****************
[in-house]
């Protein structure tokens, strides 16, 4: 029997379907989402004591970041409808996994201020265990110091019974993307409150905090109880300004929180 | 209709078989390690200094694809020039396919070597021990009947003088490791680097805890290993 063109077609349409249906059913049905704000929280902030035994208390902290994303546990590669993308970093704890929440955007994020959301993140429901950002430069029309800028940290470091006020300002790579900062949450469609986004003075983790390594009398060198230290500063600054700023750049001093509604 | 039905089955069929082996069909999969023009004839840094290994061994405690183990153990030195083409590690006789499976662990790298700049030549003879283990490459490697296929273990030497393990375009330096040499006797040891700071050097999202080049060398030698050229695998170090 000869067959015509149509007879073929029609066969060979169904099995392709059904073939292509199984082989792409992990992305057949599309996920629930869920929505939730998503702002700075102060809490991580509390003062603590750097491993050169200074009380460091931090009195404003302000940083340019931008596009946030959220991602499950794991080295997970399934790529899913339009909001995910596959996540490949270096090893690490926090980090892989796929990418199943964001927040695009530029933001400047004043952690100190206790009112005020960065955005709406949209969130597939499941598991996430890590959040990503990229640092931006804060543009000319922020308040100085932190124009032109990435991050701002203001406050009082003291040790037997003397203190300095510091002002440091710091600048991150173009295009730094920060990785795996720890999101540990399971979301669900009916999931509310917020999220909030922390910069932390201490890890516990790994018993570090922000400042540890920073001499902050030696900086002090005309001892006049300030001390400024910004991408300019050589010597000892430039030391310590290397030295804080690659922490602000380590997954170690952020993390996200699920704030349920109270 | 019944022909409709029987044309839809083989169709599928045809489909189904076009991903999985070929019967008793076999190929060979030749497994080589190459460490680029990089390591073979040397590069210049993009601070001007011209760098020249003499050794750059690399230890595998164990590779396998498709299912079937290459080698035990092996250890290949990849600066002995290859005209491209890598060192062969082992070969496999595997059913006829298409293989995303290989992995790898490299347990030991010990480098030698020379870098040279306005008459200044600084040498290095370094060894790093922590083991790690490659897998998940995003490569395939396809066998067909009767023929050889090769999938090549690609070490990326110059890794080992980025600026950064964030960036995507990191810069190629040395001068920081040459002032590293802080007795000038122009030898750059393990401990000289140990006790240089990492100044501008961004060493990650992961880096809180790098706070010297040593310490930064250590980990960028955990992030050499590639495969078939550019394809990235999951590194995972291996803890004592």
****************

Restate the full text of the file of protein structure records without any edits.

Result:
[in-house]
């Protein structure tokens, strides 16, 4: 029997379907989402004591970041409808996994201020265990110091019974993307409150905090109880300004929180 | 209709078989390690200094694809020039396919070597021990009947003088490791680097805890290993 063109077609349409249906059913049905704000929280902030035994208390902290994303546990590669993308970093704890929440955007994020959301993140429901950002430069029309800028940290470091006020300002790579900062949450469609986004003075983790390594009398060198230290500063600054700023750049001093509604 | 039905089955069929082996069909999969023009004839840094290994061994405690183990153990030195083409590690006789499976662990790298700049030549003879283990490459490697296929273990030497393990375009330096040499006797040891700071050097999202080049060398030698050229695998170090 000869067959015509149509007879073929029609066969060979169904099995392709059904073939292509199984082989792409992990992305057949599309996920629930869920929505939730998503702002700075102060809490991580509390003062603590750097491993050169200074009380460091931090009195404003302000940083340019931008596009946030959220991602499950794991080295997970399934790529899913339009909001995910596959996540490949270096090893690490926090980090892989796929990418199943964001927040695009530029933001400047004043952690100190206790009112005020960065955005709406949209969130597939499941598991996430890590959040990503990229640092931006804060543009000319922020308040100085932190124009032109990435991050701002203001406050009082003291040790037997003397203190300095510091002002440091710091600048991150173009295009730094920060990785795996720890999101540990399971979301669900009916999931509310917020999220909030922390910069932390201490890890516990790994018993570090922000400042540890920073001499902050030696900086002090005309001892006049300030001390400024910004991408300019050589010597000892430039030391310590290397030295804080690659922490602000380590997954170690952020993390996200699920704030349920109270 | 019944022909409709029987044309839809083989169709599928045809489909189904076009991903999985070929019967008793076999190929060979030749497994080589190459460490680029990089390591073979040397590069210049993009601070001007011209760098020249003499050794750059690399230890595998164990590779396998498709299912079937290459080698035990092996250890290949990849600066002995290859005209491209890598060192062969082992070969496999595997059913006829298409293989995303290989992995790898490299347990030991010990480098030698020379870098040279306005008459200044600084040498290095370094060894790093922590083991790690490659897998998940995003490569395939396809066998067909009767023929050889090769999938090549690609070490990326110059890794080992980025600026950064964030960036995507990191810069190629040395001068920081040459002032590293802080007795000038122009030898750059393990401990000289140990006790240089990492100044501008961004060493990650992961880096809180790098706070010297040593310490930064250590980990960028955990992030050499590639495969078939550019394809990235999951590194995972291996803890004592």